We have found further grounds not raised in the briefs that entitle petitioner to immediate discharge from custody. In the record appears an order of the judge who heard petitioner's writ application. The order recites that after a hearing petitioner was found to be indigent. It is a matter of constitutional law that a defendant "may not be imprisoned because he is too poor to pay his accumulated traffic fines." Ex parte Tate, Tex.Cr.App., 471 S.W.2d 404; Tate v. Short, 401 U.S. 395, 91 S. Ct. 668, 28 L. Ed. 2d 130.

On remand the County Court at Law from which this appeal was prosecuted shall (1) determine the cause numbers of the Municipal Court cases, (2) set aside the commitment to custody issued by the Municipal Court, and (3) remand petitioner to the Municipal Court for execution of the judgments on the fine and costs remaining due by arrangement in the Municipal Court of a schedule of payments or other means legally authorized. See Articles 42.15, 43.07, 45.06, 45.50, 45.52(b), V.A.C.C.P. See also Ex parte Sheppard, Tex.Cr.App., 548 S.W.2d 414. Petitioner is entitled to credit for $465.00 against the $788 total assessed in those cases.

Petitioner's motion for rehearing is granted, the order of the County Court at Law denying relief is set aside, and the cause is remanded to the County Court at Law for further proceedings in conformity with this opinion.

It is so ordered.

DOUGLAS, Judge, dissenting.

The opinion on original submission was correct.

The majority opinion leaves the impression that there is no difference between a judgment and a sentence and treats them as the same. In Ex parte Hayden, 152 *110 Tex.Cr.R. 517, 215 S.W.2d 620 (1948), the Court wrote, "`Judgment' and `sentence' are not the same thing; the two are distinct and independent...." In that case the convictions were for misdemeanor offenses. The trial court granted probation and ordered the relators discharged. The sheriff refused to discharge them and the habeas corpus proceeding followed.

Under consideration was a Texas constitutional provision, Section 11-A of Article 4, which provides:

"The Courts of the State of Texas having original jurisdiction of criminal actions shall have the power, after conviction, to suspend the imposition or execution of sentence and to place the defendant upon probation and to reimpose such sentence, under such conditions as the Legislature may prescribe." (Emphasis supplied).

House Bill No. 120, Chapter 452, Acts of the 50th Legislature, Regular Session, page 1049, Vernon's Annotated Code of Criminal Procedure, Article 781b, authorized probation in misdemeanor cases. At that time there were no sentences imposed in any misdemeanor cases. This Court held that since the constitutional provision allowing probation referred only to sentences it did not apply to misdemeanor cases because in those only judgments were entered. See Ex parte Waggoner, 276 S.W.2d 106 (Tex. Cr.App.1954).

In Gilderbloom v. State, 160 Tex.Cr.R. 471, 272 S.W.2d 106 (1954), the Court noted that Ex parte Hayden, supra, held that the adult probation law had no application except in those cases where a sentence had been made mandatory by the Legislature and followed that case. Neither case has been overruled.

As construed by this Court thirty years ago and until this case, there is a great difference between a judgment and a sentence.

Following the Hayden and other cases, relator was not entitled to have the judgments treated as one sentence. This Court held the statute that treated the judgment as a sentence was unconstitutional.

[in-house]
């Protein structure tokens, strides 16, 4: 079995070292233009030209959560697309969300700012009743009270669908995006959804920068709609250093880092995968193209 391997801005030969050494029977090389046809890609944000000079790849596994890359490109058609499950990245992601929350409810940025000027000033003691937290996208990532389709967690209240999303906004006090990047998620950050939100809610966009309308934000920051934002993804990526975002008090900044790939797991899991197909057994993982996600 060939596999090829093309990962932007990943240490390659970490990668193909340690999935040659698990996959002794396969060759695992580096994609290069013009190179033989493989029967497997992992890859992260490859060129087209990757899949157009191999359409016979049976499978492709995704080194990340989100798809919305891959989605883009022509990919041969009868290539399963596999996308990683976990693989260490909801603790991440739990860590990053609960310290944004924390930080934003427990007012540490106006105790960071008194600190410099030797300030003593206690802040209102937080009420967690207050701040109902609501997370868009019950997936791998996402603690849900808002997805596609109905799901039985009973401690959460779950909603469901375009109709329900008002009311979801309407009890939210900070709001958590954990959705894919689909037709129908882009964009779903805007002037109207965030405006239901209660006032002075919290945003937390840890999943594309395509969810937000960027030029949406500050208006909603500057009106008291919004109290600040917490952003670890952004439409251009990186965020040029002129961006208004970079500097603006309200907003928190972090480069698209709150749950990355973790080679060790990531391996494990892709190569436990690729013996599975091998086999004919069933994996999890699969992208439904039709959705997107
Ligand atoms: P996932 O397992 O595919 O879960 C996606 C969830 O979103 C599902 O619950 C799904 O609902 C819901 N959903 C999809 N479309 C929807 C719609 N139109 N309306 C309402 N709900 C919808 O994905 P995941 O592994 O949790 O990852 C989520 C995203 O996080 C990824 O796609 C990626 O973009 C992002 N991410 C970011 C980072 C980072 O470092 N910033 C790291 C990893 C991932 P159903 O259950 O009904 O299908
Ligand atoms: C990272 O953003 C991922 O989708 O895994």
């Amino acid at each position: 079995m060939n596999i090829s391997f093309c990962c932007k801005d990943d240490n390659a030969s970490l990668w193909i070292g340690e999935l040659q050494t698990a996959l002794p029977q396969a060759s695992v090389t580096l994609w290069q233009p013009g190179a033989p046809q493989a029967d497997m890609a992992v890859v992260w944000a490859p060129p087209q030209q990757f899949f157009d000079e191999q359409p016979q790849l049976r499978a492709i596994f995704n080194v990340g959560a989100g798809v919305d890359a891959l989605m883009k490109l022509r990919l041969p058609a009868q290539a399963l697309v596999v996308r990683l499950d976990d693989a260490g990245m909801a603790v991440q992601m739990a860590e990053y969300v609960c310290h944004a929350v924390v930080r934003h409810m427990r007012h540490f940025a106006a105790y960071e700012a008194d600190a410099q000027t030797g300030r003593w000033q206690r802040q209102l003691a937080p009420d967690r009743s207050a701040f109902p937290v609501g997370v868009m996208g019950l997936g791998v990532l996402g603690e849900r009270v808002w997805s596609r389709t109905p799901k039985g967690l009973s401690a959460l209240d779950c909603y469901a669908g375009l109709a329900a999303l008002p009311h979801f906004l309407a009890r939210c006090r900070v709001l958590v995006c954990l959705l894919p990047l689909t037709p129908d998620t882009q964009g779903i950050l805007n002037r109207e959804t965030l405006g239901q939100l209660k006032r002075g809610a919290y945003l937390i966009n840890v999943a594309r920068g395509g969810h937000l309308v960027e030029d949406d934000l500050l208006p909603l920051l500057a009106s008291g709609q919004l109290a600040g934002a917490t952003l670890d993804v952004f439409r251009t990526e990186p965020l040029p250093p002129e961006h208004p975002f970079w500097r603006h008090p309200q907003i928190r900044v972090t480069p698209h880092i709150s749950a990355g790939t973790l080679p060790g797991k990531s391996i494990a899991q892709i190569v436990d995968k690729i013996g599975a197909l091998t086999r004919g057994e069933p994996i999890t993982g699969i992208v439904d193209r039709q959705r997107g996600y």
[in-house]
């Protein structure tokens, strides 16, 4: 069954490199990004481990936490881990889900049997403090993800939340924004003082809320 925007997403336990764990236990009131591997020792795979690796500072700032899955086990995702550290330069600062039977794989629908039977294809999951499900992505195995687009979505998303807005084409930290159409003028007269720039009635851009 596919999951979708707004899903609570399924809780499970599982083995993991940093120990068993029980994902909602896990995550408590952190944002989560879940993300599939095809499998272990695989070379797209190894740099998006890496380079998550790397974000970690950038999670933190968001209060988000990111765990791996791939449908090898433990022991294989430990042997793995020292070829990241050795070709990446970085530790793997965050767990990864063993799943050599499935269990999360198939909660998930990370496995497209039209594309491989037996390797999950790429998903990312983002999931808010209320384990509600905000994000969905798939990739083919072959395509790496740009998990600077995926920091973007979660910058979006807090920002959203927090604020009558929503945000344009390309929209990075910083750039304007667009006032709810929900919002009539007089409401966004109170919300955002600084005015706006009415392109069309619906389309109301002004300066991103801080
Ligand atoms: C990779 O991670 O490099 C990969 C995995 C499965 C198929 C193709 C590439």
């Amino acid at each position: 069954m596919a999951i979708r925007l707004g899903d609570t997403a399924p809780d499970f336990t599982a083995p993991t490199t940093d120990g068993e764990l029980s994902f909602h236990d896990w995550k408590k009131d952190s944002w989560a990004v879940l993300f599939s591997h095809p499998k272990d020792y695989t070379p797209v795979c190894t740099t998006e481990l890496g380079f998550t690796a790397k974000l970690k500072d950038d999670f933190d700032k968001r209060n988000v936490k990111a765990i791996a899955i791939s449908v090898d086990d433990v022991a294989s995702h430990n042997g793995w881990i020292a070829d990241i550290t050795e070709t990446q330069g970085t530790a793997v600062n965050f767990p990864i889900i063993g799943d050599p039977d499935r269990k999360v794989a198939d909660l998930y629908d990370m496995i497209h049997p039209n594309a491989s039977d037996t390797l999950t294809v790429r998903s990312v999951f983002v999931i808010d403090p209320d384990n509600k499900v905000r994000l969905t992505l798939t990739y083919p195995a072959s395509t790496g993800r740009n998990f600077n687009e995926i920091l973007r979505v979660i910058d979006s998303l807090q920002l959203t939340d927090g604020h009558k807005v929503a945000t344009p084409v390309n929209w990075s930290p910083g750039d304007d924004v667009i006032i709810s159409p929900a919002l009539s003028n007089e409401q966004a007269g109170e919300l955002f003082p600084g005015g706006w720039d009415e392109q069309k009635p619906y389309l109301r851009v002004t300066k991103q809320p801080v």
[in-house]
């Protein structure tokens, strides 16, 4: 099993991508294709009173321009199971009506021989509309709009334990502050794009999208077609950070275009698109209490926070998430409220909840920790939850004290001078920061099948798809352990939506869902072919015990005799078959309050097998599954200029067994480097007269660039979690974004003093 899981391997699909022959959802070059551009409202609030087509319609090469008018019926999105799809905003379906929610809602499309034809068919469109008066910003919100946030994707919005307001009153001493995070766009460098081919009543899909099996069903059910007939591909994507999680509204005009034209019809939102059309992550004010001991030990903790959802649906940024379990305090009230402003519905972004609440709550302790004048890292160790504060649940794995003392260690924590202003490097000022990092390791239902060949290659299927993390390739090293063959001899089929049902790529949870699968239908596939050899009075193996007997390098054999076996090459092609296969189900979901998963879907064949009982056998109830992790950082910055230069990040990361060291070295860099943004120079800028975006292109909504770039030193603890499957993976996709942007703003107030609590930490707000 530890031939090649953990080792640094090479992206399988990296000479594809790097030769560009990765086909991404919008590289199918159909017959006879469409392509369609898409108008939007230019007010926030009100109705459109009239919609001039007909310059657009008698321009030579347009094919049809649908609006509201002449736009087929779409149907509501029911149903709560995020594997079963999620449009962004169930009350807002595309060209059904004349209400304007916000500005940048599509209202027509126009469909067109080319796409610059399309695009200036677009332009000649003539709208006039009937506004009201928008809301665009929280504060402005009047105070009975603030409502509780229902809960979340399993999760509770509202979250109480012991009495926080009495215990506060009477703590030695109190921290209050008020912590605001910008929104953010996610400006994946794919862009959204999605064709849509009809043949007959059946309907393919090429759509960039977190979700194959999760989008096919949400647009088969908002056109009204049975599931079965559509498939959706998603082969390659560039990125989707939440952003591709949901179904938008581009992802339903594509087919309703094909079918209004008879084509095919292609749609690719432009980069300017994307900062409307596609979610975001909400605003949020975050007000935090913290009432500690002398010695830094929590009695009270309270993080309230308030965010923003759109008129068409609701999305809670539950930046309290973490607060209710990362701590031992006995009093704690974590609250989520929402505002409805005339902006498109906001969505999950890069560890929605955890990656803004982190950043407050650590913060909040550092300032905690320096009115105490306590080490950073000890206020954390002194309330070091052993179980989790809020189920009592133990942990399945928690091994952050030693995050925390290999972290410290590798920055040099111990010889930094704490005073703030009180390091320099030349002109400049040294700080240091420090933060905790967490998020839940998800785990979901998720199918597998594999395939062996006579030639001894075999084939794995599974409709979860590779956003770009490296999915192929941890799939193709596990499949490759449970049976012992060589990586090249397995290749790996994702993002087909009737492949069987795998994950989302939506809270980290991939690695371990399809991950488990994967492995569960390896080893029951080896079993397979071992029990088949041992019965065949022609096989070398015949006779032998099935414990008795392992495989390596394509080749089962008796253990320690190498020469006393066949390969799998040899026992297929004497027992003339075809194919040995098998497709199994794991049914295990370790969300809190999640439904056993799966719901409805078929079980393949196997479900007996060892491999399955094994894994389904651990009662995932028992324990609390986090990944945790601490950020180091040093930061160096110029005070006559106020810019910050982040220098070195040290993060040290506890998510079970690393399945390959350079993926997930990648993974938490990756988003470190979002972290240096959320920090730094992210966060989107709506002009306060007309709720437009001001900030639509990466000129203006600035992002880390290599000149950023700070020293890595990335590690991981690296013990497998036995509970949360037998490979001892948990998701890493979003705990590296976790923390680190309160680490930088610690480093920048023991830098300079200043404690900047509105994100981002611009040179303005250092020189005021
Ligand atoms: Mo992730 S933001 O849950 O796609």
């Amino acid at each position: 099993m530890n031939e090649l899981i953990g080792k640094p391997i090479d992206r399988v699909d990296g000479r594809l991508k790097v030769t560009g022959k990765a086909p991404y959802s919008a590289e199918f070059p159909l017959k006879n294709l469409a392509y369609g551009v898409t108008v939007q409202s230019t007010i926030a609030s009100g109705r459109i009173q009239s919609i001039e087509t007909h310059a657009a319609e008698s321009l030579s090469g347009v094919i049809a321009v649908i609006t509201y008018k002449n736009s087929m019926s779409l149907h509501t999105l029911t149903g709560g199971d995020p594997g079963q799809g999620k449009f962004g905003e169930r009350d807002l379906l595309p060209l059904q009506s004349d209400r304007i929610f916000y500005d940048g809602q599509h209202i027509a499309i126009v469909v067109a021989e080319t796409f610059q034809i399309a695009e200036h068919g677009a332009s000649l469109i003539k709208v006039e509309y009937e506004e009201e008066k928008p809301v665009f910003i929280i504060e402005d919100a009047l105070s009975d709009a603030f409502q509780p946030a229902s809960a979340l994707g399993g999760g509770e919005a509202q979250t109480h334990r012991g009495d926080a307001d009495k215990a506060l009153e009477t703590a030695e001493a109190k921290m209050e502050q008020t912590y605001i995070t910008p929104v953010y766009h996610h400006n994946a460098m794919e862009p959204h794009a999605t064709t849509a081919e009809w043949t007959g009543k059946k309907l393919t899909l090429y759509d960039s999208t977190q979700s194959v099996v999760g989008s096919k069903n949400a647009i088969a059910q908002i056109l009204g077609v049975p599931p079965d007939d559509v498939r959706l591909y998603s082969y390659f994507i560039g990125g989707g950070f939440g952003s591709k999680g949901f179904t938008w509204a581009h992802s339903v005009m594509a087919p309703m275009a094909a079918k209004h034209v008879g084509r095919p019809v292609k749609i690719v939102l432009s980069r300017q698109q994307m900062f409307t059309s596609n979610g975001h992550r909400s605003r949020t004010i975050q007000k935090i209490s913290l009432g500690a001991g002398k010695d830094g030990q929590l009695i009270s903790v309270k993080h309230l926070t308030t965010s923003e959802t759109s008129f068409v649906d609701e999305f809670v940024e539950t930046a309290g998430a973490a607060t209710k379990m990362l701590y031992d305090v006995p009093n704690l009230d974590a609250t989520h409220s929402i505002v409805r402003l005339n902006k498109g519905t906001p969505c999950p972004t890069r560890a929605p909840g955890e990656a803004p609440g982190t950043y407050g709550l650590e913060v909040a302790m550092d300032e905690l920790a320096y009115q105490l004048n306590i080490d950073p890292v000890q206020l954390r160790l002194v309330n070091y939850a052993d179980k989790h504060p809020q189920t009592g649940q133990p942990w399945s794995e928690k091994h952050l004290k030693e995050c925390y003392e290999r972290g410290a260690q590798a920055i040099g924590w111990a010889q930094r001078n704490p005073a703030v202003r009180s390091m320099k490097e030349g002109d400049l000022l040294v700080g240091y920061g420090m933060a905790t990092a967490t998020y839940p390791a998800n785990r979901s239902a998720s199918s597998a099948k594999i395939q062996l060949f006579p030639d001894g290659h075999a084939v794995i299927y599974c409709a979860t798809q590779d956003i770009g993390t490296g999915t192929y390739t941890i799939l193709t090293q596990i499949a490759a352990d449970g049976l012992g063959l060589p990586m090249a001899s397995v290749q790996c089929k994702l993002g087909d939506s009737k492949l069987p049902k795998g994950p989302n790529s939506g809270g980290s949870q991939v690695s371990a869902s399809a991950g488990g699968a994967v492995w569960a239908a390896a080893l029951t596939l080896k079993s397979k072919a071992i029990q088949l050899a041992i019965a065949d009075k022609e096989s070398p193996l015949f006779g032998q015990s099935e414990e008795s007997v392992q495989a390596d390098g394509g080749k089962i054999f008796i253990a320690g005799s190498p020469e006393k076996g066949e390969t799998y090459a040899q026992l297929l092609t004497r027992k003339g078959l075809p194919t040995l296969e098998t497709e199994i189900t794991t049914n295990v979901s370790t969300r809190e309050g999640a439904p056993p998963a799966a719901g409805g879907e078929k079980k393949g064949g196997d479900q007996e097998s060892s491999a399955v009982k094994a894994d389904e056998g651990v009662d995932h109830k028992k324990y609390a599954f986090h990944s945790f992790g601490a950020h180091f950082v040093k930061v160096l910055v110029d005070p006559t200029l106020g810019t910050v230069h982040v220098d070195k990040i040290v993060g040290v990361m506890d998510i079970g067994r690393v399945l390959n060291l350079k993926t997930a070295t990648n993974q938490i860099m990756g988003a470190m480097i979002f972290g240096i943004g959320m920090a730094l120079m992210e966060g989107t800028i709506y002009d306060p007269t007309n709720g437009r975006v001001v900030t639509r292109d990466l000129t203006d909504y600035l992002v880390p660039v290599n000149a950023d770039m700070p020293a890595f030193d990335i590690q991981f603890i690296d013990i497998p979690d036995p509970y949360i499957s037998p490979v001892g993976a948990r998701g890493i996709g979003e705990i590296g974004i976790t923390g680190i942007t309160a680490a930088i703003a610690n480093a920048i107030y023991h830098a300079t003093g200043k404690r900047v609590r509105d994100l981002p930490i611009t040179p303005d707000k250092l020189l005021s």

The majority apparently thinks it bad that the original opinion discussed something not raised in appellant's brief. The writer knows of no rule that this Court is bound by any brief in discussing the law applicable to a case. If discussing a matter not raised in the brief is wrong, why does the majority discuss the question of indigency which was not raised in appellant's brief?

The writer of the majority opinion has often discussed matters not raised by the brief. One interesting example is found in Lechuga v. State, 532 S.W.2d 581 (Tex.Cr. App.1975). In that case the trial court found the defendant guilty and assessed punishment at three years' confinement. At the defendant's request a motion for new trial was granted. The same judge then assessed punishment at five years, probated. Lechuga was apparently happy to get it because he did not appeal. After probation was granted, Lechuga committed several crimes and because of these his probation was revoked. He appealed from the order revoking probation. The majority of the then five judge Court held that the punishment of five years' probation was more than three years' confinement in the Department of Corrections and reversed the conviction. This was a matter not raised in the brief.

When a federal prisoner is placed in a county jail, he is still a federal prisoner. Can the sheriff give him credit for good time?

When a city prisoner is placed in a county jail for an unpaid fine, he is still a city prisoner. Under the majority ruling a double standard is created. One in custody for a fine set in a municipal court and who is confined in a city jail does not get good time credit from the sheriff. Where, as in this case, there is a contract with a county to handle prisoners for a city until their fines are paid, the majority allows good time credit not allowed to the vast majority of those convicted in city courts because they are in different jails. Should a city prisoner in a county jail have more rights than a city prisoner in a city jail?

*111 For the reasons stated in the opinion on original submission and here, the relief sought should be denied.

NOTES

[1] Although nine were stipulated, only seven were set out.

[2] See Article 42.02, V.A.C.C.P.